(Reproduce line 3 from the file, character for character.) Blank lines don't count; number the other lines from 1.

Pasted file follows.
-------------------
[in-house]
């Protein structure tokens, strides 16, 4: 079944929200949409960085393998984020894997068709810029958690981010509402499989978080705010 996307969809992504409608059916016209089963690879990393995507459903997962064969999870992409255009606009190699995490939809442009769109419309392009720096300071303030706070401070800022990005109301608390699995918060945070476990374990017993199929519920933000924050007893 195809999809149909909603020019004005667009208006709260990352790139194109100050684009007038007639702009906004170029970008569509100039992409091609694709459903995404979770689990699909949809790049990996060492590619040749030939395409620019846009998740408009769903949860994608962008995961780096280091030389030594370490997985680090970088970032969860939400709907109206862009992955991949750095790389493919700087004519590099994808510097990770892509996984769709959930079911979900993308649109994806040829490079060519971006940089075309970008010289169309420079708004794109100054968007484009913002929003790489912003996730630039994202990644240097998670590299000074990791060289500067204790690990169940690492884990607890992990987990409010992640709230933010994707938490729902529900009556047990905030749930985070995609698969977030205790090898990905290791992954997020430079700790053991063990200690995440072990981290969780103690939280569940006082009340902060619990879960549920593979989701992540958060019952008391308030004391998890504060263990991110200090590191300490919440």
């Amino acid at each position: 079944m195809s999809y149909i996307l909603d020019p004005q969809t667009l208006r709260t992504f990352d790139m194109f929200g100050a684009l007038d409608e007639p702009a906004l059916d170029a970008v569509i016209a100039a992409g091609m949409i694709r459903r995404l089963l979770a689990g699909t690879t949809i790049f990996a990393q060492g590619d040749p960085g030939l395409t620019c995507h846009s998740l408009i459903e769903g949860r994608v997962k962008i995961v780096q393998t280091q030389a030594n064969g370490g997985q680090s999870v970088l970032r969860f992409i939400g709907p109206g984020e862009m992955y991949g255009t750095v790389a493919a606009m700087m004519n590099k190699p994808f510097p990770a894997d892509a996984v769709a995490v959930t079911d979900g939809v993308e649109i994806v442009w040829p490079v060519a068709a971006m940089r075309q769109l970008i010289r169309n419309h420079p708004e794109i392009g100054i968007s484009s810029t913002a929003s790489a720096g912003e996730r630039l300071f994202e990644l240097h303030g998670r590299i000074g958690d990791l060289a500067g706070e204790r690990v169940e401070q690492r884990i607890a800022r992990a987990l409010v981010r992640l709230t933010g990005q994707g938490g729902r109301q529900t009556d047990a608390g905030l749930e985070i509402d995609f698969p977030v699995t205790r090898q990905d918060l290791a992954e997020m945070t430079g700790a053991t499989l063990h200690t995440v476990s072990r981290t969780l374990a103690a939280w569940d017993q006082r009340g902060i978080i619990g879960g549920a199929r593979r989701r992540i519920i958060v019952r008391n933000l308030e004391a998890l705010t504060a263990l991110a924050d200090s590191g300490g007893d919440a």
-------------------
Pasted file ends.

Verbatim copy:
């Amino acid at each position: 079944m195809s999809y149909i996307l909603d020019p004005q969809t667009l208006r709260t992504f990352d790139m194109f929200g100050a684009l007038d409608e007639p702009a906004l059916d170029a970008v569509i016209a100039a992409g091609m949409i694709r459903r995404l089963l979770a689990g699909t690879t949809i790049f990996a990393q060492g590619d040749p960085g030939l395409t620019c995507h846009s998740l408009i459903e769903g949860r994608v997962k962008i995961v780096q393998t280091q030389a030594n064969g370490g997985q680090s999870v970088l970032r969860f992409i939400g709907p109206g984020e862009m992955y991949g255009t750095v790389a493919a606009m700087m004519n590099k190699p994808f510097p990770a894997d892509a996984v769709a995490v959930t079911d979900g939809v993308e649109i994806v442009w040829p490079v060519a068709a971006m940089r075309q769109l970008i010289r169309n419309h420079p708004e794109i392009g100054i968007s484009s810029t913002a929003s790489a720096g912003e996730r630039l300071f994202e990644l240097h303030g998670r590299i000074g958690d990791l060289a500067g706070e204790r690990v169940e401070q690492r884990i607890a800022r992990a987990l409010v981010r992640l709230t933010g990005q994707g938490g729902r109301q529900t009556d047990a608390g905030l749930e985070i509402d995609f698969p977030v699995t205790r090898q990905d918060l290791a992954e997020m945070t430079g700790a053991t499989l063990h200690t995440v476990s072990r981290t969780l374990a103690a939280w569940d017993q006082r009340g902060i978080i619990g879960g549920a199929r593979r989701r992540i519920i958060v019952r008391n933000l308030e004391a998890l705010t504060a263990l991110a924050d200090s590191g300490g007893d919440a």